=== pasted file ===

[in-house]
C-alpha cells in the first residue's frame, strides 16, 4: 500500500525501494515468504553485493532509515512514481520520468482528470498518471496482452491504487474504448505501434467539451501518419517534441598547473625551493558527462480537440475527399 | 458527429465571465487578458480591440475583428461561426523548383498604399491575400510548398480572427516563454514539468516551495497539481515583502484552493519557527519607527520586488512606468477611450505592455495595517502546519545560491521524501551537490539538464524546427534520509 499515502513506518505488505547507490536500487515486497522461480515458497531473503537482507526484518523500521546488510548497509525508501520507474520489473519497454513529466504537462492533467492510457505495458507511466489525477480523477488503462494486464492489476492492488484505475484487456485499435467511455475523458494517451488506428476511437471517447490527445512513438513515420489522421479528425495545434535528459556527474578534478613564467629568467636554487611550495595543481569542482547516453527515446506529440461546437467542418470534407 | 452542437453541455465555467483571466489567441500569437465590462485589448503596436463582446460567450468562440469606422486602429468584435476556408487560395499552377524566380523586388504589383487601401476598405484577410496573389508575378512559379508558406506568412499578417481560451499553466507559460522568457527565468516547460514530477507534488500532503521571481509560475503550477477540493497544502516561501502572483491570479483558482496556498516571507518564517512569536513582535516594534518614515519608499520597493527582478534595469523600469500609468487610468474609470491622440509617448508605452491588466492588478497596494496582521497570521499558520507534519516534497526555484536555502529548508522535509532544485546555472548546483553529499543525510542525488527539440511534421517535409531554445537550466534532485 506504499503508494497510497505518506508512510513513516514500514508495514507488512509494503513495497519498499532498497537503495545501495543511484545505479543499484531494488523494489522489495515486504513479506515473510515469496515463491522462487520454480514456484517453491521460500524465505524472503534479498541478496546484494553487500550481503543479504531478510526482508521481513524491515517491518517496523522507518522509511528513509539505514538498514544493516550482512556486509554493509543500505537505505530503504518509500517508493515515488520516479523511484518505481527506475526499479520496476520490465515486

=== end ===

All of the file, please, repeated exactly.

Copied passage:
[in-house]
C-alpha cells in the first residue's frame, strides 16, 4: 500500500525501494515468504553485493532509515512514481520520468482528470498518471496482452491504487474504448505501434467539451501518419517534441598547473625551493558527462480537440475527399 | 458527429465571465487578458480591440475583428461561426523548383498604399491575400510548398480572427516563454514539468516551495497539481515583502484552493519557527519607527520586488512606468477611450505592455495595517502546519545560491521524501551537490539538464524546427534520509 499515502513506518505488505547507490536500487515486497522461480515458497531473503537482507526484518523500521546488510548497509525508501520507474520489473519497454513529466504537462492533467492510457505495458507511466489525477480523477488503462494486464492489476492492488484505475484487456485499435467511455475523458494517451488506428476511437471517447490527445512513438513515420489522421479528425495545434535528459556527474578534478613564467629568467636554487611550495595543481569542482547516453527515446506529440461546437467542418470534407 | 452542437453541455465555467483571466489567441500569437465590462485589448503596436463582446460567450468562440469606422486602429468584435476556408487560395499552377524566380523586388504589383487601401476598405484577410496573389508575378512559379508558406506568412499578417481560451499553466507559460522568457527565468516547460514530477507534488500532503521571481509560475503550477477540493497544502516561501502572483491570479483558482496556498516571507518564517512569536513582535516594534518614515519608499520597493527582478534595469523600469500609468487610468474609470491622440509617448508605452491588466492588478497596494496582521497570521499558520507534519516534497526555484536555502529548508522535509532544485546555472548546483553529499543525510542525488527539440511534421517535409531554445537550466534532485 506504499503508494497510497505518506508512510513513516514500514508495514507488512509494503513495497519498499532498497537503495545501495543511484545505479543499484531494488523494489522489495515486504513479506515473510515469496515463491522462487520454480514456484517453491521460500524465505524472503534479498541478496546484494553487500550481503543479504531478510526482508521481513524491515517491518517496523522507518522509511528513509539505514538498514544493516550482512556486509554493509543500505537505505530503504518509500517508493515515488520516479523511484518505481527506475526499479520496476520490465515486